Britain's Prince William and his wife Kate, who are touring Poland, paid respect to the victims of a Nazi German concentration camp Tuesday as they were guided around the site by two Jewish survivors.
The royal couple is on a goodwill trip to Poland and Germany aimed at underscoring Britain's intention to maintain friendly relations with the European Union after it leaves the bloc.
They flew to northern Poland on Tuesday from Warsaw, where they and their children were staying at the Belvedere Palace.
At the Stutthof museum they were guided by two survivors of the camp, Manfred Goldberg and Zigi Shipper, both 87, from north London. The royals were shown discarded shoes, clothing and other personal items that were seized from the inmates on arrival at Stutthof. They were also shown the gas chamber where those too sick to work were killed.
The couple paid their respects to the victims by placing remembrance stones at the Jewish memorial.
The German Nazis set up the Stutthof camp right after invading Poland in September 1939. Out of some 110,000 inmates of various nationalities, as many as 65,000 died in the gas chambers or from disease, hunger, hard labor or during evacuations. Some 28,000 of the victims were Jewish.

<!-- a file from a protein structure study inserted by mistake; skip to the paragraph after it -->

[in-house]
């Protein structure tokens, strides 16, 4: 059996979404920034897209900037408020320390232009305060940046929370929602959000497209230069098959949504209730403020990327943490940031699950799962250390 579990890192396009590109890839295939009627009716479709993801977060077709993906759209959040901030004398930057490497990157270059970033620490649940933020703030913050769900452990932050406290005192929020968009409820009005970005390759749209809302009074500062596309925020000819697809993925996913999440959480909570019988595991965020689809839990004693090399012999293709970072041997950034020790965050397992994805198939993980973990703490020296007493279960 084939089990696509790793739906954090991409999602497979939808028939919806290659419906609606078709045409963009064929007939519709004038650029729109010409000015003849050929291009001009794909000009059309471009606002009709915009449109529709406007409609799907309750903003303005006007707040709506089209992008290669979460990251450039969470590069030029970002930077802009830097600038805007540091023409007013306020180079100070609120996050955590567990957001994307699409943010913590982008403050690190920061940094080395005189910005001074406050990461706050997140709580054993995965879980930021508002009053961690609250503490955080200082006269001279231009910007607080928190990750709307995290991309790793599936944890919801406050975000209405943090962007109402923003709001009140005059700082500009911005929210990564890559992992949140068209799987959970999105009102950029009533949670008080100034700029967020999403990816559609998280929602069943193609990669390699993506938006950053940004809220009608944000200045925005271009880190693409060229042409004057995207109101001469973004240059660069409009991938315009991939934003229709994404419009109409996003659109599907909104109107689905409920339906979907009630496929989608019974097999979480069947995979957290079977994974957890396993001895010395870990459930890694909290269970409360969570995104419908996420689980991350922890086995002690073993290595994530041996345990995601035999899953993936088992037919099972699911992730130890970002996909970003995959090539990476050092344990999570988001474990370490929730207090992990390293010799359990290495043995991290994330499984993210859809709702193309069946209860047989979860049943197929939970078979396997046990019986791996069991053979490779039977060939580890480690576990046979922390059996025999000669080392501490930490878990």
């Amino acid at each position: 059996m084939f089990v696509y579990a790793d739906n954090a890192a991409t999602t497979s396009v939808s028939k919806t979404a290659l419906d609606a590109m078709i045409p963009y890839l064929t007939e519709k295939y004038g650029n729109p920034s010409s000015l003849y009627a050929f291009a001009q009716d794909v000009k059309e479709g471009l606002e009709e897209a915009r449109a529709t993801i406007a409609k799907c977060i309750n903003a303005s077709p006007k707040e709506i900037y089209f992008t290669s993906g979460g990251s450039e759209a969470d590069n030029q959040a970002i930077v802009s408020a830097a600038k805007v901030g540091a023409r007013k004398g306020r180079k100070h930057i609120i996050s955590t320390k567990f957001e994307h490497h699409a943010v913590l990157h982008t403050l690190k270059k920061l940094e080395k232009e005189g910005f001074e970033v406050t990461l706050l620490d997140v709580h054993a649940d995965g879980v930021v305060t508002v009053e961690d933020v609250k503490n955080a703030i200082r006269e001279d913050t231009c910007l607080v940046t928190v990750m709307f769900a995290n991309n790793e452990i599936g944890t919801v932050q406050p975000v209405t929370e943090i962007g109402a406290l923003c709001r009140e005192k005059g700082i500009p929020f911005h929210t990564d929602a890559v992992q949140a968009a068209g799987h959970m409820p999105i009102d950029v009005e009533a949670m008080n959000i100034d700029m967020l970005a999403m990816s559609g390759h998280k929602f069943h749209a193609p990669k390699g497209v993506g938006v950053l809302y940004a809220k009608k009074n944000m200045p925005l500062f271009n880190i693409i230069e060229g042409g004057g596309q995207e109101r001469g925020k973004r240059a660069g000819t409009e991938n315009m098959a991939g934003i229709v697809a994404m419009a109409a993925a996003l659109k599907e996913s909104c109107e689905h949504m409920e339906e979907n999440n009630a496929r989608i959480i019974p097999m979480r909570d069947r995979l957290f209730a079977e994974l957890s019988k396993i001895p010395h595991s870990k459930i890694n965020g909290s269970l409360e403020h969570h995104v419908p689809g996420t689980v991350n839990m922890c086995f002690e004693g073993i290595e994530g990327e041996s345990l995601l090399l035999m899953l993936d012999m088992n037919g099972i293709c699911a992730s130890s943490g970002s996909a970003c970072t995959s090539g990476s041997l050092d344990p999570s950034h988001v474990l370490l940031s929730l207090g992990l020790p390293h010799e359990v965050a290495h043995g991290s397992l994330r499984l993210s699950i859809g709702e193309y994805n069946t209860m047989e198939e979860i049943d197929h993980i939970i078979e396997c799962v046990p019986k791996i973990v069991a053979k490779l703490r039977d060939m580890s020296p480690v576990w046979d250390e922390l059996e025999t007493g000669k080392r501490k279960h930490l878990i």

Later, the royal couple traveled to nearby Gdansk, on the Baltic coast, where they shook hands with a welcoming crowd among the city's Gothic and Renaissance architecture. They tasted traditional Polish pierogi — pastry stuffed with meat — and Goldwasser herbal liqueur that contains tiny flakes of gold.
They are later expected to visit a replica of a Shakespearean theater, whose patron is William's father, Prince Charles. They will then meet former president and democracy champion Lech Walesa, whose office is housed in the new European Center of Solidarity that documents Poland's peaceful struggle in the 1980s to shed communism. They return to Warsaw in the evening.
On Wednesday they fly to Berlin.